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Monday, 26 October 2009

The Company of Wolves (1984)

Yes, I know, I'm supposed to be continuing my London Film Festival reviews, but I had a long-standing appointment for this date. Joe Valdez of This Distracted Globe (see link to the right) decided to organise a blogathon to celebrate the 25th anniversary of "The Terminator" and asked other movie-bloggers to choose another film from that landmark year of 1984. Despite considering myself mainly partial to the classic screen, I was surprised to find over sixty movies from 1984 amongst my collection, many of which are themselves influential classics of that decade. I was tempted to opt for some quirky lesser-known one like "Night of the Comet" or the late Katharine Hepburn farrago "Grace Quigley", but one title stood out. The above film is one of those movies that remains fresh, viewing after viewing, and seldom has the magical world of wonder and cruelty been so perfectly brought to life on the screen.





It is the second film from Irish director Neil Jordan who went on to direct "Interview with the Vampire". Co-written by him with fantasy novelist Angela Carter, it opens with a modern family where an impatient teenaged girl is sent by her parents to wake her younger sister. The pubescent rouge-lipped girl lies abed in a feverish dream refusing to be stirred from her reverie, whilst around her are the artefacts of childhood, a collection of ever-so-sinister looking toys. The movie then segues into the timeless Gothic landscape of fairy tales, where the same family are mourning the elder daughter who has been killed by wolves. The surviving daughter, Rosaleen, is taken to stay overnight with her grandmother, Angela Lansbury (one of the very few star names in the cast), who has three lessons to teach the youngster: Never stray from the path, never eat a windfall apple, and never trust a man whose eyebrows meet. She also cautions that the worst sort of wolves are those which are only hairy on the inside, i.e. beware of male sexuality.



A series of tales follows, some related by Lansbury and some by Rosaleen herself. The first concerns the girl who married 'a traveling man' (Jordan regular Stephen Rea) who found his inner wolf on their wedding night and disappears; he returns years later when she has remarried and has three puling youngsters to tear off his face and reveal his true nature. The most elaborate story is told by the youngster of the wronged village girl who confronts her seducer at his opulent wedding feast and shows the effete revelers in their true colours as they morph into ravenous and destructive wild animals. We also watch Rosaleen as she is wooed by a seemingly gormless village lad who has already met with the devil -- a very brief and wonderful uncredited cameo by Terence Stamp -- as he offers to walk her through the woods. Needless to say after an attempted kiss, she runs off the path into a terrifying landscape of giant toadstools and threatening frogs. Safe once more back home the granny-warnings continue; for example, she cautions never to trust a priest ('He's not called Father for nothing'), especially one whose sermons preach that 'the wolf shall lie with the lamb'.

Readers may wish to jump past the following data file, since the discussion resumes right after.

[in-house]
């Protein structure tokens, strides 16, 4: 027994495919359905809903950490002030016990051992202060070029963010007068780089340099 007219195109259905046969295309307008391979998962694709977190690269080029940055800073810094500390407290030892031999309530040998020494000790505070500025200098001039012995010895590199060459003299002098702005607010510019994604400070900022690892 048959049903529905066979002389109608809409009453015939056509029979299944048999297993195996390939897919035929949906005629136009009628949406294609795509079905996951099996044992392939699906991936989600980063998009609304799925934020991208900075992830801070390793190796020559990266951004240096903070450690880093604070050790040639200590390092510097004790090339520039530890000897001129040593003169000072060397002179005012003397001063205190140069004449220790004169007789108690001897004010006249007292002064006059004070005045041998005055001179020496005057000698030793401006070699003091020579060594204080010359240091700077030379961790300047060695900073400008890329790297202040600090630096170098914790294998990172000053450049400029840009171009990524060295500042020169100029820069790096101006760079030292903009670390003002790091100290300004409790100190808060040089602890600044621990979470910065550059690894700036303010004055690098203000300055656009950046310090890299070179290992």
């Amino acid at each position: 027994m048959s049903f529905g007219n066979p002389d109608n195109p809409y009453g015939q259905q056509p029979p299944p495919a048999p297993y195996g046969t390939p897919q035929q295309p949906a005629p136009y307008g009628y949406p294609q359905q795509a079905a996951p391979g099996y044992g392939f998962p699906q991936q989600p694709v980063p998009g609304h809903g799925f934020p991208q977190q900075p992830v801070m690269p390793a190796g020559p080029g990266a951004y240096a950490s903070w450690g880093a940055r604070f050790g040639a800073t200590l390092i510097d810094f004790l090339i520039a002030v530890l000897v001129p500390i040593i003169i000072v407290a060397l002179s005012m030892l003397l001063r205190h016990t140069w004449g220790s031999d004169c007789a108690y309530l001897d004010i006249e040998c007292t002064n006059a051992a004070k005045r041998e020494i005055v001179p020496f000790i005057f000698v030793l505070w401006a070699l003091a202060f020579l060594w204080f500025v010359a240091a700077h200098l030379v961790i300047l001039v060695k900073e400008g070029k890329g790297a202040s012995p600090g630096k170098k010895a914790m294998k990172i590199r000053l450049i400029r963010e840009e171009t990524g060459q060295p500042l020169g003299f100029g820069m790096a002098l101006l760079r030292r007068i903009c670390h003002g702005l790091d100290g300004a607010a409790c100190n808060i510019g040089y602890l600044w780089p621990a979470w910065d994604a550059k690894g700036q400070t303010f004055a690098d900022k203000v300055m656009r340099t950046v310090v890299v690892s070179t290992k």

The story eventually moves into full Little Red Riding Hood mode as she goes though those dangerous woods to Grandmother's house, meets an older and charming well-dressed man with heavy eyebrows, and is tempted to leave the path for an impromptu picnic. He bets her a kiss that he can reach Granny's house before her where he despatches the old biddy and shows Rosaleen his true colours, despite her saying that she knows about 'your kind'. In the distance we hear the braying of the wolf pack whom he describes as his companions, adding that he loves the company of wolves. Rosaleen has never met a creature that can move between two worlds and is in the end enchanted by his sad and forbidden realm. Meanwhile, our sleeping modern dreamer begins to wake as the wolves come crashing into her home, streaking up the staircase, smashing the windows and toys, and finally signifying the end of childish innocence.



In this inter-linked series of 'Once Upon a Times' there is little point looking for a logical storyline unless you think for a moment that dreams proceed logically. The viewer who willingly gives himself up to this imaginative rendering will be rewarded with one of the most innovative, sumptuous, and intelligent "horror" films of all time.



Just a few final footnotes: the very talented Sarah Patterson who debuted as Rosaleen was only twelve at the time of filming and never made another noteworthy feature. The wonderful imagination of author Angela Carter was only brought to life in one further (and obscure) film "The Magic Toyshop" in 1987 and she died in 1992 at a relatively young age. What a shame that neither of these two were able to captivate us on screen again. However, if my contribution here to Joe's carnival of blogging brings new viewers to this amazing movie, my mission is accomplished.



Back on Thursday with the remaining LFF story including two silents from 1919 and 1928. See you then!



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